Paragraph 2 removes the part of the Gaining Act 1968 that requires clubs to inform their licensing authority of changes in their charges to players. That will not disadvantage anybody. It will save time and money for the bingo club and the licensing authority. The paragraph will also affect casinos, which can charge players for using their card rooms. Under the current rules they must notify changes in that charge to their licensing authority 14 days in advance. Again, there is no reason for that and nothing to be lost by removing the requirement.

Bingo clubs can have gaming machines for their customers to play, and most do so. Most clubs have AWP machines with a £25 top prize. They must agree the number of such machines that they can have with their licensing authority. The law also allows them to have jackpot machines with a £500 top prize instead, as long as they do not have more than four. However, clubs cannot have both types of machine. They can have £25 AWP machines or up to four £500 jackpot machines, but not both.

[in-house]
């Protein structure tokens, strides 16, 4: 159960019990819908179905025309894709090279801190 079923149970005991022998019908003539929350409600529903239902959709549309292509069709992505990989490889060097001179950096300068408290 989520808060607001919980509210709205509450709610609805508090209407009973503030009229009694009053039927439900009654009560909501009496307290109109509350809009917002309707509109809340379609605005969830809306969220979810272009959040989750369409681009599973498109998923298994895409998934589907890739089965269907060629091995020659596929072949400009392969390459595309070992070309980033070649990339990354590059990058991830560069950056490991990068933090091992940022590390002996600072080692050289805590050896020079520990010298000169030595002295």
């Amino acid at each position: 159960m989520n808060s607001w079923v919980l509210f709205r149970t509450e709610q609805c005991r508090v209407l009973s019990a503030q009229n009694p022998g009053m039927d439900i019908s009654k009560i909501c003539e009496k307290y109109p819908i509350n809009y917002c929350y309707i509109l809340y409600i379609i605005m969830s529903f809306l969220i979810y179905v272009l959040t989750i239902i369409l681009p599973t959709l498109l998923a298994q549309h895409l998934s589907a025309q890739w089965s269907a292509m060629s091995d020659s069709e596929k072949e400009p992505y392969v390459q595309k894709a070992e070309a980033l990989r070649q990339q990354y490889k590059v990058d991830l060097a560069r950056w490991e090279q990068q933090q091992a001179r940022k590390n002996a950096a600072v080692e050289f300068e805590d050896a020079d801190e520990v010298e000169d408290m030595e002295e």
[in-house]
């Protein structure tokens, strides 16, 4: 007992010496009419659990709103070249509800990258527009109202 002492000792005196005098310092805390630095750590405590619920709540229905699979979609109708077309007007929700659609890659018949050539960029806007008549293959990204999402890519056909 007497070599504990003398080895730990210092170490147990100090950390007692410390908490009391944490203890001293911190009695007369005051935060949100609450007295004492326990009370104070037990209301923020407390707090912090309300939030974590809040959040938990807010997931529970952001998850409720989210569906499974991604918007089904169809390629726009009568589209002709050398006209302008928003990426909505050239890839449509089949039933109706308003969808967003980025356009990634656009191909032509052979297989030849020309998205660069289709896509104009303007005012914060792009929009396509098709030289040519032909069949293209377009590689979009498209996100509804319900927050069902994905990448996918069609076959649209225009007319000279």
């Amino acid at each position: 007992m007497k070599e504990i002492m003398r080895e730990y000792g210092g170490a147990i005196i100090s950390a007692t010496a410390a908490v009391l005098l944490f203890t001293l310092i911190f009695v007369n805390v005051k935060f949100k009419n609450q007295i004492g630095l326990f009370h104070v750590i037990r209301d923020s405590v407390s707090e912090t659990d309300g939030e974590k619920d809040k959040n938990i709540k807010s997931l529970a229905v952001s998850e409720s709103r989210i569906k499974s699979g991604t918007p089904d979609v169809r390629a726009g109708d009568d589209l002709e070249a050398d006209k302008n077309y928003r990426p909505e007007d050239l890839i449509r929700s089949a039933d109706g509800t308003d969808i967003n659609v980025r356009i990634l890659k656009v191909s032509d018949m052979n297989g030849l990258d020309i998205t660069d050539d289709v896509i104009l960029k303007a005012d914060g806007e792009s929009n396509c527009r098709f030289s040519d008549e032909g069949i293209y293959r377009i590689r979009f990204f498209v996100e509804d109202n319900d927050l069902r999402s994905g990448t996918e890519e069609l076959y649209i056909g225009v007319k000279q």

Paragraph 3 would change that. If bingo clubs wish, and if their licensing authority agrees, they will be able to have up to four £500 jackpot machines alongside £25 AWP machines. They will be able to mix the two types of machine. That does not mean that bingo clubs will turn into Las Vegas-style gambling dens. Clubs will still be playing bingo. It will not be a case of wall-to-wall machines. The Government see no case for the present ban on mixing the two types of machine in bingo clubs. It should be a matter between each club and its licensing authority. That will increase choice for players and the ability of the clubs to respond to customer demand.